Lynn Fontanne (/fɒnˈtæn/; 6 December 1887 – 30 July 1983) was a British-born American-based actress and major stage star in the United States for over 40 years. She teamed with her husband, Alfred Lunt. Lunt and Fontanne shared a special Tony Award in 1970. They both won Emmy Awards in 1965, and Broadway's Lunt-Fontanne Theatre was named for them. Fontanne was also a Kennedy Center honoree in 1980.
Born Lillie Louise Fontanne in Woodford, London, of French and Irish descent, her parents were Jules Fontanne, a Frenchman, and Frances Ellen Thornley. She had two sisters, one of whom later lived in England; the other lived in New Zealand.
She drew acclaim in 1921 playing the title role in the George S. Kaufman-Marc Connelly farce, Dulcy.
She soon became celebrated for her skill as an actress in high comedy, excelling in witty roles written for her by Noël Coward, S.N. Behrman, and Robert Sherwood. However, she enjoyed one of the greatest critical successes of her career as Nina Leeds, the desperate heroine of Eugene O'Neill's controversial nine-act drama, Strange Interlude. From the late 1920s on, Fontanne acted exclusively in vehicles also starring her husband. Among their greatest theater triumphs were Design for Living (1933), The Taming of the Shrew (1935–36), Idiot's Delight (1936), There Shall Be No Night (1940) and Quadrille (1952). Design for Living, which Noël Coward wrote expressly for himself and the Lunts, was so risqué, with its theme of bisexuality and a ménage à trois, that Coward premiered it in New York, knowing it would not survive the censor in London. The duo remained active onstage until retiring in 1960. Fontanne was nominated for a Best Actress Tony for one of her last stage roles, in The Visit (1959).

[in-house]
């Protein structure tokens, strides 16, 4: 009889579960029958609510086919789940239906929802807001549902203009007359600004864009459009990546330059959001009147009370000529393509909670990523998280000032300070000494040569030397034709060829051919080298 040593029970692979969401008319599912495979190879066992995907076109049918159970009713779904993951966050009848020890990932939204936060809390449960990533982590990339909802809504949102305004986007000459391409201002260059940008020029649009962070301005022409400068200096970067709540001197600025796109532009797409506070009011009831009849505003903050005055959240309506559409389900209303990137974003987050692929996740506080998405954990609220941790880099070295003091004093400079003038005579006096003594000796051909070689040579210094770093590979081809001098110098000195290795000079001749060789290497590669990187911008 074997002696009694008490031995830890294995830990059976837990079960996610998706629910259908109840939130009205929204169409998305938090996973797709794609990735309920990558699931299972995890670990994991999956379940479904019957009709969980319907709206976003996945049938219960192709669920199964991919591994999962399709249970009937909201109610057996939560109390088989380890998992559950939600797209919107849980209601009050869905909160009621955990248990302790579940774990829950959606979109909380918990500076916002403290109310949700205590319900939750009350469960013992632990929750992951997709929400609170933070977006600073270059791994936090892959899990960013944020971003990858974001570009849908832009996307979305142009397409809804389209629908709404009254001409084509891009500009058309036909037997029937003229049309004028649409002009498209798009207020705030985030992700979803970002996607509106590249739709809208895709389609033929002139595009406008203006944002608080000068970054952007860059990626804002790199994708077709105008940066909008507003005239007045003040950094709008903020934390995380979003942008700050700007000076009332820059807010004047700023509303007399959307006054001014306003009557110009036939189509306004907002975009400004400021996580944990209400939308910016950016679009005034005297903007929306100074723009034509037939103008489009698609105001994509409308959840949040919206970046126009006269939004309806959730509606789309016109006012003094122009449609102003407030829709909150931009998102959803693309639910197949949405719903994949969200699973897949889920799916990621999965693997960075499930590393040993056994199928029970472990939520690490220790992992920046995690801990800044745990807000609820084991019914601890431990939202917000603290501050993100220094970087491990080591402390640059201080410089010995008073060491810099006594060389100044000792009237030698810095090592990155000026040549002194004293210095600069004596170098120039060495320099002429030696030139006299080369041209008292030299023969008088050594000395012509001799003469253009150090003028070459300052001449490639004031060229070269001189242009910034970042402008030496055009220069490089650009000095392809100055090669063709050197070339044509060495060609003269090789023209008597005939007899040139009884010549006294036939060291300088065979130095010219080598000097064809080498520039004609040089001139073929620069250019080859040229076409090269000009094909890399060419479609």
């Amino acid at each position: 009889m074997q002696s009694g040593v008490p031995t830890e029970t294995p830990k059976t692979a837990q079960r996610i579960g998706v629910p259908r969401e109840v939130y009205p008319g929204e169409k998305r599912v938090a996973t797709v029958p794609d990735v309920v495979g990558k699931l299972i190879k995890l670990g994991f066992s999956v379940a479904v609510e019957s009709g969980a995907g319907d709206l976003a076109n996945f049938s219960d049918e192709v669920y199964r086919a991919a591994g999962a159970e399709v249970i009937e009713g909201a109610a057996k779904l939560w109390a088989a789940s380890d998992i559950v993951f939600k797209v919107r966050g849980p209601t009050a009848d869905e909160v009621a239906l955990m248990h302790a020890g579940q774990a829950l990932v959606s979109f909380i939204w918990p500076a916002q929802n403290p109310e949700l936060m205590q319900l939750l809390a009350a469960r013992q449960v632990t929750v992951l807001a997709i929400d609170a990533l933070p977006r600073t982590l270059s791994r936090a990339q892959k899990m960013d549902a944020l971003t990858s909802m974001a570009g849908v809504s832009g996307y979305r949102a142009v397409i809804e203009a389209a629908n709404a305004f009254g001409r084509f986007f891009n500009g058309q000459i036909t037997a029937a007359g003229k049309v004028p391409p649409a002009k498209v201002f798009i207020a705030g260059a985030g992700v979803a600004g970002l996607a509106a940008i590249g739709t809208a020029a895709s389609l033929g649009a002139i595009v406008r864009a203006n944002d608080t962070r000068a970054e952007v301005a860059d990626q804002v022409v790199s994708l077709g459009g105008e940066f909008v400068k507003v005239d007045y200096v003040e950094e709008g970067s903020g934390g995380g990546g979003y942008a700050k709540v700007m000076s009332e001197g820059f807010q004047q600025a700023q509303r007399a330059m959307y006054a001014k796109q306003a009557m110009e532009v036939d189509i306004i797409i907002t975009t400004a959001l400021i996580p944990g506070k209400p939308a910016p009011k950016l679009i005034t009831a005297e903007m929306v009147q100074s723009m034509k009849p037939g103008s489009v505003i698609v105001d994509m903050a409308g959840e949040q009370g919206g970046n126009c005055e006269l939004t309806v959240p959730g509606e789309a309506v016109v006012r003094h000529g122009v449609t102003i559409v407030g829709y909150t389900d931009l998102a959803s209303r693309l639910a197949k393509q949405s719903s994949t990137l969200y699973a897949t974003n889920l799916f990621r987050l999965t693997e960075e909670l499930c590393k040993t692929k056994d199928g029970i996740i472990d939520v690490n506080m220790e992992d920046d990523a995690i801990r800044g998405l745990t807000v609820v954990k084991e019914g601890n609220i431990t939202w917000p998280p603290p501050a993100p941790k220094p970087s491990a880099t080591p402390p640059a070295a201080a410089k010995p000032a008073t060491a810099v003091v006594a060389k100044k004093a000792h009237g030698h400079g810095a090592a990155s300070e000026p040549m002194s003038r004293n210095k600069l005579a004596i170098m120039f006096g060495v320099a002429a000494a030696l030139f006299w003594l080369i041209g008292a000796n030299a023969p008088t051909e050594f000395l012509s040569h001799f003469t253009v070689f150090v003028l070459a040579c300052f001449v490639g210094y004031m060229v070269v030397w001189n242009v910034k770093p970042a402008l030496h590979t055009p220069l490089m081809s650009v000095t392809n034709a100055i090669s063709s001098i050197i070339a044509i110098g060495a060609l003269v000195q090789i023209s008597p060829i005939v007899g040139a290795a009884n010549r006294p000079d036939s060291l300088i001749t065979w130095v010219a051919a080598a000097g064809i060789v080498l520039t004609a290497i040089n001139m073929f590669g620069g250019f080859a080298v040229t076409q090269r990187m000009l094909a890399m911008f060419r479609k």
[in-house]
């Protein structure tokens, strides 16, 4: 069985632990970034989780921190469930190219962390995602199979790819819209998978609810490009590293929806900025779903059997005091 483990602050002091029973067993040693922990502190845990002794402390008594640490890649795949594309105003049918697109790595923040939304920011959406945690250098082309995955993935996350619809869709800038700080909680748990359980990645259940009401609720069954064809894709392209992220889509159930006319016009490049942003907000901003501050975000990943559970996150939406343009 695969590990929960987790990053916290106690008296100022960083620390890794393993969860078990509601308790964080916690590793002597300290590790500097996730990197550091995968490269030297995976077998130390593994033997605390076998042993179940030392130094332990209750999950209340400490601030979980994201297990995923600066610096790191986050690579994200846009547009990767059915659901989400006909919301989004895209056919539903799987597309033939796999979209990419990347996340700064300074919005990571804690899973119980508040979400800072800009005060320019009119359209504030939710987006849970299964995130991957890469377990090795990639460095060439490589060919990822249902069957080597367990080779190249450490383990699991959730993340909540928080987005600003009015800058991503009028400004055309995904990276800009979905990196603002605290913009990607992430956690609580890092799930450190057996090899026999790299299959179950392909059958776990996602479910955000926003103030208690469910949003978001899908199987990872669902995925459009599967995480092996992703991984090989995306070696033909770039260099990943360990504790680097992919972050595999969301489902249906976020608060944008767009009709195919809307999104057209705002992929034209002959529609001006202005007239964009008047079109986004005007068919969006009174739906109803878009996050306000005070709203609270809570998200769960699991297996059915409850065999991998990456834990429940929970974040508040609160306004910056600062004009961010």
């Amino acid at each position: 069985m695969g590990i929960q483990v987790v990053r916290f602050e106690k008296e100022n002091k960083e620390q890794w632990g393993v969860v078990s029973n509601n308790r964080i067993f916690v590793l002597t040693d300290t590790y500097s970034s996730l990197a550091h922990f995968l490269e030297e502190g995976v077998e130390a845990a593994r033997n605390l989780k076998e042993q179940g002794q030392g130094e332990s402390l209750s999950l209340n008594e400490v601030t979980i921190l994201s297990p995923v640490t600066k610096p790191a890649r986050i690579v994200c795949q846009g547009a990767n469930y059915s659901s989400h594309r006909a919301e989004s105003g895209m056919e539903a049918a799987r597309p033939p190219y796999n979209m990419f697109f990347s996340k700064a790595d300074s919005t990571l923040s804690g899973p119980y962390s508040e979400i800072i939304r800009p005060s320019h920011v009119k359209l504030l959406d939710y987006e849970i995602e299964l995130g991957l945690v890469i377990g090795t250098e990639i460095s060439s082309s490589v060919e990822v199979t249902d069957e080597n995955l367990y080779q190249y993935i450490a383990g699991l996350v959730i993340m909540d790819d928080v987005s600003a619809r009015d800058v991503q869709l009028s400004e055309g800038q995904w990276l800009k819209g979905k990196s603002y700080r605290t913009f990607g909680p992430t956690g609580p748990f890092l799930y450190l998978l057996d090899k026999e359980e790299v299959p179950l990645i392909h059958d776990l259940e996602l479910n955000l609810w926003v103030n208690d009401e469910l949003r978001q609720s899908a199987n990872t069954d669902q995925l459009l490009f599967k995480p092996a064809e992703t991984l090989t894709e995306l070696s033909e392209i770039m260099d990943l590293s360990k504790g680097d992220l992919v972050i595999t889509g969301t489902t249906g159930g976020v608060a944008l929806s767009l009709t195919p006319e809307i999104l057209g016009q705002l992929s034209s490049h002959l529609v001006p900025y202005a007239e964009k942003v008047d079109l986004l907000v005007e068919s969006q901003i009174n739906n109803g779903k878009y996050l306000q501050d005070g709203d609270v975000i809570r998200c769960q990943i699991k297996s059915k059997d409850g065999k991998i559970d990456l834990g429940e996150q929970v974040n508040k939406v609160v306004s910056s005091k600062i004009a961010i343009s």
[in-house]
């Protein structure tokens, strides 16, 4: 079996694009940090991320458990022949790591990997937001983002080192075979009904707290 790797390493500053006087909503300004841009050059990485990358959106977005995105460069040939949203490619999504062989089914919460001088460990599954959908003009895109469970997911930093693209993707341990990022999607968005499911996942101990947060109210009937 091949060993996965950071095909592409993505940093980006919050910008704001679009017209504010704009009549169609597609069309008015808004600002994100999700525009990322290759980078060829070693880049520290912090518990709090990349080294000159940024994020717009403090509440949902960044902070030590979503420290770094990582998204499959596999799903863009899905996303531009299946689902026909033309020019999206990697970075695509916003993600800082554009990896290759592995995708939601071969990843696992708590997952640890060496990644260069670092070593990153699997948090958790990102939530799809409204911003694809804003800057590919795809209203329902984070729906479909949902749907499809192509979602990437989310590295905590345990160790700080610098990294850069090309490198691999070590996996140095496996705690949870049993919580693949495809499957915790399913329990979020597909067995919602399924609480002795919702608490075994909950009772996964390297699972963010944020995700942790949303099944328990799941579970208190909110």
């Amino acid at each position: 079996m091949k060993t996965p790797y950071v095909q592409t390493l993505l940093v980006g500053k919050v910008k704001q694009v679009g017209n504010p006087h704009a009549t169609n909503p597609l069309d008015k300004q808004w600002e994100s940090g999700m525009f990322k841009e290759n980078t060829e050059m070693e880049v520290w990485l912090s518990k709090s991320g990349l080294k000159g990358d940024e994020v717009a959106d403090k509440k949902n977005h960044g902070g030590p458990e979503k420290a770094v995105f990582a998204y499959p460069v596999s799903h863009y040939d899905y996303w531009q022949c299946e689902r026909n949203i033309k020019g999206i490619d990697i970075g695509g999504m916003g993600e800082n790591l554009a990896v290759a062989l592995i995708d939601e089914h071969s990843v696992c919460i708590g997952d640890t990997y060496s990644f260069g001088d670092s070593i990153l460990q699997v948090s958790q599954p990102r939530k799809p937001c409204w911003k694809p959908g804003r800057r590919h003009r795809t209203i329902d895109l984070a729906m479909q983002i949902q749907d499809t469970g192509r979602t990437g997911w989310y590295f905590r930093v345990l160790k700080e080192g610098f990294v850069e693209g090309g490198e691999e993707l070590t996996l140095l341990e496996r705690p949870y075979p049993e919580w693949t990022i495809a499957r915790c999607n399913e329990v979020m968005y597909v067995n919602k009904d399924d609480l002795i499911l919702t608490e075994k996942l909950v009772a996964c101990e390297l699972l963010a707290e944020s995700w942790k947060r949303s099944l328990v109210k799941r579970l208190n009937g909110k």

Fontanne and Lunt worked together in 27 productions. Of her acting style with Lunt, British broadcasting personality Arthur Marshall - having seen her in Caprice St James's Theatre (1929) - observed: "in the plays of the period actors waited to speak until somebody else had finished, the Lunts turned all that upside down. They threw away lines, they trod on each others words, they gabbled, they spoke at the same time. They spoke in fact, as people do in ordinary life."
Fontanne made only three films, but nevertheless was nominated for the Academy Award for Best Actress in 1931 for The Guardsman, losing to Helen Hayes. She also appeared in the silent films Second Youth (1924) and The Man Who Found Himself (1925). The Lunts starred in four television productions in the 1950s and 1960s with both Lunt and Fontanne winning Emmy Awards in 1965 for The Magnificent Yankee, becoming the first married couple to win the award for playing a married couple. Fontanne narrated the classic 1960 television production of Peter Pan starring Mary Martin and received a second Emmy nomination for playing Grand Duchess Marie in the Hallmark Hall of Fame telecast of Anastasia in 1967, two of the few rare productions in which she appeared without her husband. The Lunts also starred in several radio dramas in the 1940s, notably on the Theatre Guild programme .
Lynn Fontanne died in 1983, aged 95, from pneumonia, at "Ten Chimneys" in Genesee Depot and was interred next to her husband at Forest Home Cemetery in Milwaukee, Wisconsin.